Wolfenstein: The New Order
Platforms: PC, PlayStation 3, PlayStation 4, Xbox 360, Xbox One (Reviewed)
Release Date: May 20, 2014
Price: $59.99 – Available Here
For a period of time everyone was getting tired of shooting Nazis in video games. Now almost every game involves a modern setting or takes place in the Middle East, making a return to killing Nazis a fresh feeling again. Many gamers might have cut their teeth with the original Wolfenstein back in the day, and now that we are in a new generation of consoles, Wolfenstein: The New Order has come to grace these platforms. That being said, is this latest Wolfenstein something fans of the series and FPSs in general have been waiting for?
World War II is still raging on over a year after it should have originally ended in history and the Allied forces are quickly losing ground to the Nazi war machine which has procured a large amount of advanced technology that the Allies simply cannot stand up against. In an effort to try and bring down one of the leaders of the Nazi forces, the Allies launch an assault against the general known as Deathshead and players take control of the man who put a stop to his plans years ago, B.J. Blazkowicz.
Unfortunately the Allies are quickly overpowered and despite Blazkowicz’s best efforts, he is captured and forced to make a choice between two soldiers that has some minor story changes depending on who the player picks, only to end up being severely wounded to the point of entering a vegetative state. Placed in a mental hospital for over fourteen years, Blazkowicz can do nothing as he sees the Nazis mistreat the staff but once his life and that of the girl who has cared for him over the years is put in danger, Blazkowicz enters the fight once again.
However it is now 1960 and even the United States has surrendered to the Nazis, ending the war and placing the world under the Nazi flag. It is up to players to try and find the remaining resistance members and strike back against the Nazis. To do this players will go through numerous stages that involve rescuing allies, attacking numerous Nazi compounds, infiltrating areas, and even go off-world in a campaign that is surprisingly long, a rare trait in today’s FPS genre.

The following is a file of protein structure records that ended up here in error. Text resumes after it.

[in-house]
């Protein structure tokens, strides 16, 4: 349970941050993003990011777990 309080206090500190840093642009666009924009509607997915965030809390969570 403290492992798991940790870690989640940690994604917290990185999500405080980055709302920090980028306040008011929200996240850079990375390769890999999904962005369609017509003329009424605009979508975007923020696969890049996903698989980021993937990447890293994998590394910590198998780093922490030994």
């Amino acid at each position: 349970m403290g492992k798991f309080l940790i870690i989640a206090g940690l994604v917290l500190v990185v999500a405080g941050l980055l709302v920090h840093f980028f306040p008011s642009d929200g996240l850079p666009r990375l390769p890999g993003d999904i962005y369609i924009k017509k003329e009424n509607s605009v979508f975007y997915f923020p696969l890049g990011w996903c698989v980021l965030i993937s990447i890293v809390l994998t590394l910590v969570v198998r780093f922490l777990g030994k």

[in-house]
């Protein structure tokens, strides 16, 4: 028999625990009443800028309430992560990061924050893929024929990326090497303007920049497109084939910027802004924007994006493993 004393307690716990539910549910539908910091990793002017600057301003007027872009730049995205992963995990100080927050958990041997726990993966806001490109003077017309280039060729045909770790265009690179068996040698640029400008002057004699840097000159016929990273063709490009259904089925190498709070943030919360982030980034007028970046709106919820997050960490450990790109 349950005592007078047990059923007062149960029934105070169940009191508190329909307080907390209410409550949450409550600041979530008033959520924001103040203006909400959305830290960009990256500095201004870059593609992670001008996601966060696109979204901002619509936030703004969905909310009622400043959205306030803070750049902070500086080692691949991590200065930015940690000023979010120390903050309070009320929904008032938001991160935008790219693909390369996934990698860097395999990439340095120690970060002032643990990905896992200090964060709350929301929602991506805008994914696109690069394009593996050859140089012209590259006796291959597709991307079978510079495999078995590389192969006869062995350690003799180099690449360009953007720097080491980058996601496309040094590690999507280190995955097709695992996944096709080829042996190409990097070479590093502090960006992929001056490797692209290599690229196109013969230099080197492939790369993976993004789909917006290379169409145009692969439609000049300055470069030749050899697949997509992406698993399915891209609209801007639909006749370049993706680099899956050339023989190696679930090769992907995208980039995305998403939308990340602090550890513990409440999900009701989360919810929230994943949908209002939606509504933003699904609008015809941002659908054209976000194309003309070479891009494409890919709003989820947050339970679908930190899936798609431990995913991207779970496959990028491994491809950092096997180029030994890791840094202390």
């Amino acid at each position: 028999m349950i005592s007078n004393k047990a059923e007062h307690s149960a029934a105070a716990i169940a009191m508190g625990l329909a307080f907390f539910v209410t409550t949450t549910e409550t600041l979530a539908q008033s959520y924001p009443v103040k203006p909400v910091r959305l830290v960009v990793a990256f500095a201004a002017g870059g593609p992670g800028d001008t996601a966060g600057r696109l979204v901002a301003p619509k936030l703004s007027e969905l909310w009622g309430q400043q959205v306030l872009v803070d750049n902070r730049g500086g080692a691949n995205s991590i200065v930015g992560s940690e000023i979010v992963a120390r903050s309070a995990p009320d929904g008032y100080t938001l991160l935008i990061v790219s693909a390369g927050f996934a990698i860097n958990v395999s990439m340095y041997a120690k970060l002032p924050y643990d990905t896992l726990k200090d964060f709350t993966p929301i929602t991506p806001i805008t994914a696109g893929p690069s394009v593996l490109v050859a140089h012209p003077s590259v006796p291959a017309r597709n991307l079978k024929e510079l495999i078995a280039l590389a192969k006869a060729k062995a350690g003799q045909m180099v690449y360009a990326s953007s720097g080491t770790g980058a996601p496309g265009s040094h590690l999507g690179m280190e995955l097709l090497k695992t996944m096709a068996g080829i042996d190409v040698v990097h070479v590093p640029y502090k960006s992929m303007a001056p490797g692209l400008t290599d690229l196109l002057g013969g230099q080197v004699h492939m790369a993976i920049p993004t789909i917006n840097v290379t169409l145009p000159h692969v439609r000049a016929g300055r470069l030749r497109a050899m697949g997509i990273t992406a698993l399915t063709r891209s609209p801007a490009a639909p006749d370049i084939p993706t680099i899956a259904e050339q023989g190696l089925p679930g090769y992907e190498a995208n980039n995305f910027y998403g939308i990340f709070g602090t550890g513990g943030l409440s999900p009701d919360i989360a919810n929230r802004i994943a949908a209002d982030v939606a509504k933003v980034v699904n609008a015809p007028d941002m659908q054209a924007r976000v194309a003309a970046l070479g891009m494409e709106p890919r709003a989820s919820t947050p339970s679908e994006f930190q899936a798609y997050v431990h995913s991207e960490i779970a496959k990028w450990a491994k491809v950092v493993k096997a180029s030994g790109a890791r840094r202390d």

Wolfenstein: The New Order’s story is fairly predictable but it is certainly interesting seeing and hearing about how the world has changed under the Nazis as well as the constantly changing areas and collectible reading material that litters each place the player visits throughout the campaign. Plus Blazkowicz’s relationships with the rest of the resistance and his running monologue throughout the title that generally revolves around him lamenting the events taking place and blood being shed, helps add some depth to his character and makes him more than just a walking killing machine.
While there is some downtime between certain stages that see Blazkowicz speaking with and helping out fellow resistance members by gathering items they need around their base, almost everything in Wolfenstein: The New Order involves shooting Nazis. There are a plethora of ways to go about doing this as the game allows for numerous play styles and there are perks to be unlocked to help evolve said style in what can best be described as fun and brutal gunplay.
Almost every stage in The New Order allows the player to take approaches to a situation. You can go in guns blazing, whipping grenades at enemies while dual-wielding automatic shotguns that blow enemies heads and limbs off, you can be sneaky and assassinate enemies from behind with executions or throwing knives, or you can mix and match which is often the case in most of the game’s combat scenarios. It is worth noting that the aforementioned perks are unlocked by completing a set goal and these perks are permanently unlocked from then on and since there is no need to pick a specific skill tree to follow, you can make use of every unlocked perk at any given time.